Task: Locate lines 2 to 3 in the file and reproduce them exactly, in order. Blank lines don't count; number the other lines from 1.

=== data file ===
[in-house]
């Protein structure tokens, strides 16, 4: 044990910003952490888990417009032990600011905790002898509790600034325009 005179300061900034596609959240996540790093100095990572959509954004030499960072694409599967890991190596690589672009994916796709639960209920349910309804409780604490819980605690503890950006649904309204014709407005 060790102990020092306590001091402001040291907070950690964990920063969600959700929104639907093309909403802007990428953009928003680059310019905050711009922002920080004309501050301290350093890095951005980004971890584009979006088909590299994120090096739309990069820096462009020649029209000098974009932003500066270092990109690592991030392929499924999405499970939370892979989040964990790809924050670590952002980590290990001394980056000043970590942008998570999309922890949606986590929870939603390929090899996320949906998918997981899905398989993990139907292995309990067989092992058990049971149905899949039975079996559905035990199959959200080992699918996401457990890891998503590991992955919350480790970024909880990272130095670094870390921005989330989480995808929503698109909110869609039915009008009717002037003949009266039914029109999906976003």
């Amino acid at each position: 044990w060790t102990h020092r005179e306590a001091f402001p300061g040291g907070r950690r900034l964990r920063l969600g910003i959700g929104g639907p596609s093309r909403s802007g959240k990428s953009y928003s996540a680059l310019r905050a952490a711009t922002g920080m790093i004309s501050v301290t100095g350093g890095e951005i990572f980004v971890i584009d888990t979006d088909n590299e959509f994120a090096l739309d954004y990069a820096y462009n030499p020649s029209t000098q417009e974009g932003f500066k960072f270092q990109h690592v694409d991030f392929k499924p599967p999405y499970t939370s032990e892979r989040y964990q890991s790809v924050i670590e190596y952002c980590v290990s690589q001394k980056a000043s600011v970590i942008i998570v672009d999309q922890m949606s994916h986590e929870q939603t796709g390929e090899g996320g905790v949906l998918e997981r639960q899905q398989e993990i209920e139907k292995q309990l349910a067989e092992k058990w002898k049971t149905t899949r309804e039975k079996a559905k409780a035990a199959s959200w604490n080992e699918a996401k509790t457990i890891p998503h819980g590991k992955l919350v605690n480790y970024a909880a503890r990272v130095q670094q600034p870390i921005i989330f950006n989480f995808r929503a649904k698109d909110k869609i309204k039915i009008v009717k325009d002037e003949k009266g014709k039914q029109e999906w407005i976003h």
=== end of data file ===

């Protein structure tokens, strides 16, 4: 044990910003952490888990417009032990600011905790002898509790600034325009 005179300061900034596609959240996540790093100095990572959509954004030499960072694409599967890991190596690589672009994916796709639960209920349910309804409780604490819980605690503890950006649904309204014709407005 060790102990020092306590001091402001040291907070950690964990920063969600959700929104639907093309909403802007990428953009928003680059310019905050711009922002920080004309501050301290350093890095951005980004971890584009979006088909590299994120090096739309990069820096462009020649029209000098974009932003500066270092990109690592991030392929499924999405499970939370892979989040964990790809924050670590952002980590290990001394980056000043970590942008998570999309922890949606986590929870939603390929090899996320949906998918997981899905398989993990139907292995309990067989092992058990049971149905899949039975079996559905035990199959959200080992699918996401457990890891998503590991992955919350480790970024909880990272130095670094870390921005989330989480995808929503698109909110869609039915009008009717002037003949009266039914029109999906976003």
């Amino acid at each position: 044990w060790t102990h020092r005179e306590a001091f402001p300061g040291g907070r950690r900034l964990r920063l969600g910003i959700g929104g639907p596609s093309r909403s802007g959240k990428s953009y928003s996540a680059l310019r905050a952490a711009t922002g920080m790093i004309s501050v301290t100095g350093g890095e951005i990572f980004v971890i584009d888990t979006d088909n590299e959509f994120a090096l739309d954004y990069a820096y462009n030499p020649s029209t000098q417009e974009g932003f500066k960072f270092q990109h690592v694409d991030f392929k499924p599967p999405y499970t939370s032990e892979r989040y964990q890991s790809v924050i670590e190596y952002c980590v290990s690589q001394k980056a000043s600011v970590i942008i998570v672009d999309q922890m949606s994916h986590e929870q939603t796709g390929e090899g996320g905790v949906l998918e997981r639960q899905q398989e993990i209920e139907k292995q309990l349910a067989e092992k058990w002898k049971t149905t899949r309804e039975k079996a559905k409780a035990a199959s959200w604490n080992e699918a996401k509790t457990i890891p998503h819980g590991k992955l919350v605690n480790y970024a909880a503890r990272v130095q670094q600034p870390i921005i989330f950006n989480f995808r929503a649904k698109d909110k869609i309204k039915i009008v009717k325009d002037e003949k009266g014709k039914q029109e999906w407005i976003h």